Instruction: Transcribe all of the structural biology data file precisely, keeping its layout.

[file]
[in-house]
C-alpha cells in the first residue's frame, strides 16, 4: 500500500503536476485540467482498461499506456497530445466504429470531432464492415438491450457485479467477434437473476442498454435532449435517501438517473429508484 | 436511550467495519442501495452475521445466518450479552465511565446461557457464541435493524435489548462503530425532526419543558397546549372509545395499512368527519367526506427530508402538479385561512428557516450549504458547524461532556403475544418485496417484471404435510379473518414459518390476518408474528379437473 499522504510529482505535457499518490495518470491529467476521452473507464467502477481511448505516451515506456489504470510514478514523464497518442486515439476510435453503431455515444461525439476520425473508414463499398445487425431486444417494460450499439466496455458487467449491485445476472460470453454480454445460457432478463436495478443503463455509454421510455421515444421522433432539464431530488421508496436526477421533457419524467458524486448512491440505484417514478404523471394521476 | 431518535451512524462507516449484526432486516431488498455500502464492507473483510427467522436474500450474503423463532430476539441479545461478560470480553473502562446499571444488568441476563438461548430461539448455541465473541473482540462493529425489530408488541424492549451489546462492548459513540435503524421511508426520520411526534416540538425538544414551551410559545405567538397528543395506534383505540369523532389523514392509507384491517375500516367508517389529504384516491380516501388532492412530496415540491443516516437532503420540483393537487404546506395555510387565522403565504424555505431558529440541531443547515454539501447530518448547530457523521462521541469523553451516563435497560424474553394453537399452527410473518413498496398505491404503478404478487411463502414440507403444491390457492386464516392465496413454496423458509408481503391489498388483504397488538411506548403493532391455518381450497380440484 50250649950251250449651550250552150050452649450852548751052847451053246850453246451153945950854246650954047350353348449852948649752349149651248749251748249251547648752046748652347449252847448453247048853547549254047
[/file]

[in-house]
C-alpha cells in the first residue's frame, strides 16, 4: 500500500503536476485540467482498461499506456497530445466504429470531432464492415438491450457485479467477434437473476442498454435532449435517501438517473429508484 | 436511550467495519442501495452475521445466518450479552465511565446461557457464541435493524435489548462503530425532526419543558397546549372509545395499512368527519367526506427530508402538479385561512428557516450549504458547524461532556403475544418485496417484471404435510379473518414459518390476518408474528379437473 499522504510529482505535457499518490495518470491529467476521452473507464467502477481511448505516451515506456489504470510514478514523464497518442486515439476510435453503431455515444461525439476520425473508414463499398445487425431486444417494460450499439466496455458487467449491485445476472460470453454480454445460457432478463436495478443503463455509454421510455421515444421522433432539464431530488421508496436526477421533457419524467458524486448512491440505484417514478404523471394521476 | 431518535451512524462507516449484526432486516431488498455500502464492507473483510427467522436474500450474503423463532430476539441479545461478560470480553473502562446499571444488568441476563438461548430461539448455541465473541473482540462493529425489530408488541424492549451489546462492548459513540435503524421511508426520520411526534416540538425538544414551551410559545405567538397528543395506534383505540369523532389523514392509507384491517375500516367508517389529504384516491380516501388532492412530496415540491443516516437532503420540483393537487404546506395555510387565522403565504424555505431558529440541531443547515454539501447530518448547530457523521462521541469523553451516563435497560424474553394453537399452527410473518413498496398505491404503478404478487411463502414440507403444491390457492386464516392465496413454496423458509408481503391489498388483504397488538411506548403493532391455518381450497380440484 50250649950251250449651550250552150050452649450852548751052847451053246850453246451153945950854246650954047350353348449852948649752349149651248749251748249251547648752046748652347449252847448453247048853547549254047